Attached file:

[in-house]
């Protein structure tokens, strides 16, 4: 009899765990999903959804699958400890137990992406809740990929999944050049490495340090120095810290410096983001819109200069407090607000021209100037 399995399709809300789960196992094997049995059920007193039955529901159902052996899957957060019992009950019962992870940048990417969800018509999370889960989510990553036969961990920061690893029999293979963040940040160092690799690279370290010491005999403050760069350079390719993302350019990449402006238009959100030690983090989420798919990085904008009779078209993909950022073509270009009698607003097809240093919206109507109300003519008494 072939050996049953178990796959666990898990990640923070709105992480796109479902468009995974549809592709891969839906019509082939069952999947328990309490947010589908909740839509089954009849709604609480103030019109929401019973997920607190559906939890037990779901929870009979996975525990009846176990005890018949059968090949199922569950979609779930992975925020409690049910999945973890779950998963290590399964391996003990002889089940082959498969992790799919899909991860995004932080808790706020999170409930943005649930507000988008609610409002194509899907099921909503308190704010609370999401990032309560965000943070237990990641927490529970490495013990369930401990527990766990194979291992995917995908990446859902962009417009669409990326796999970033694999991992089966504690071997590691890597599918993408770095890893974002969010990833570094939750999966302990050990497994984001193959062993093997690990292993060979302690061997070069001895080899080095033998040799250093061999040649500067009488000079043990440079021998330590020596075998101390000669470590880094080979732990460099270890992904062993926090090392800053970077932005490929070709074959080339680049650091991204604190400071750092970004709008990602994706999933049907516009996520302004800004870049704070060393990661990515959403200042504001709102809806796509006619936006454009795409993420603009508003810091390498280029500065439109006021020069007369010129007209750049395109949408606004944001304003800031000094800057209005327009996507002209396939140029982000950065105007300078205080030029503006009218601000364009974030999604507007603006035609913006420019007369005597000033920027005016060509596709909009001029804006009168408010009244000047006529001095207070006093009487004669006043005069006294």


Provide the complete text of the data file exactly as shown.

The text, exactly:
[in-house]
């Protein structure tokens, strides 16, 4: 009899765990999903959804699958400890137990992406809740990929999944050049490495340090120095810290410096983001819109200069407090607000021209100037 399995399709809300789960196992094997049995059920007193039955529901159902052996899957957060019992009950019962992870940048990417969800018509999370889960989510990553036969961990920061690893029999293979963040940040160092690799690279370290010491005999403050760069350079390719993302350019990449402006238009959100030690983090989420798919990085904008009779078209993909950022073509270009009698607003097809240093919206109507109300003519008494 072939050996049953178990796959666990898990990640923070709105992480796109479902468009995974549809592709891969839906019509082939069952999947328990309490947010589908909740839509089954009849709604609480103030019109929401019973997920607190559906939890037990779901929870009979996975525990009846176990005890018949059968090949199922569950979609779930992975925020409690049910999945973890779950998963290590399964391996003990002889089940082959498969992790799919899909991860995004932080808790706020999170409930943005649930507000988008609610409002194509899907099921909503308190704010609370999401990032309560965000943070237990990641927490529970490495013990369930401990527990766990194979291992995917995908990446859902962009417009669409990326796999970033694999991992089966504690071997590691890597599918993408770095890893974002969010990833570094939750999966302990050990497994984001193959062993093997690990292993060979302690061997070069001895080899080095033998040799250093061999040649500067009488000079043990440079021998330590020596075998101390000669470590880094080979732990460099270890992904062993926090090392800053970077932005490929070709074959080339680049650091991204604190400071750092970004709008990602994706999933049907516009996520302004800004870049704070060393990661990515959403200042504001709102809806796509006619936006454009795409993420603009508003810091390498280029500065439109006021020069007369010129007209750049395109949408606004944001304003800031000094800057209005327009996507002209396939140029982000950065105007300078205080030029503006009218601000364009974030999604507007603006035609913006420019007369005597000033920027005016060509596709909009001029804006009168408010009244000047006529001095207070006093009487004669006043005069006294």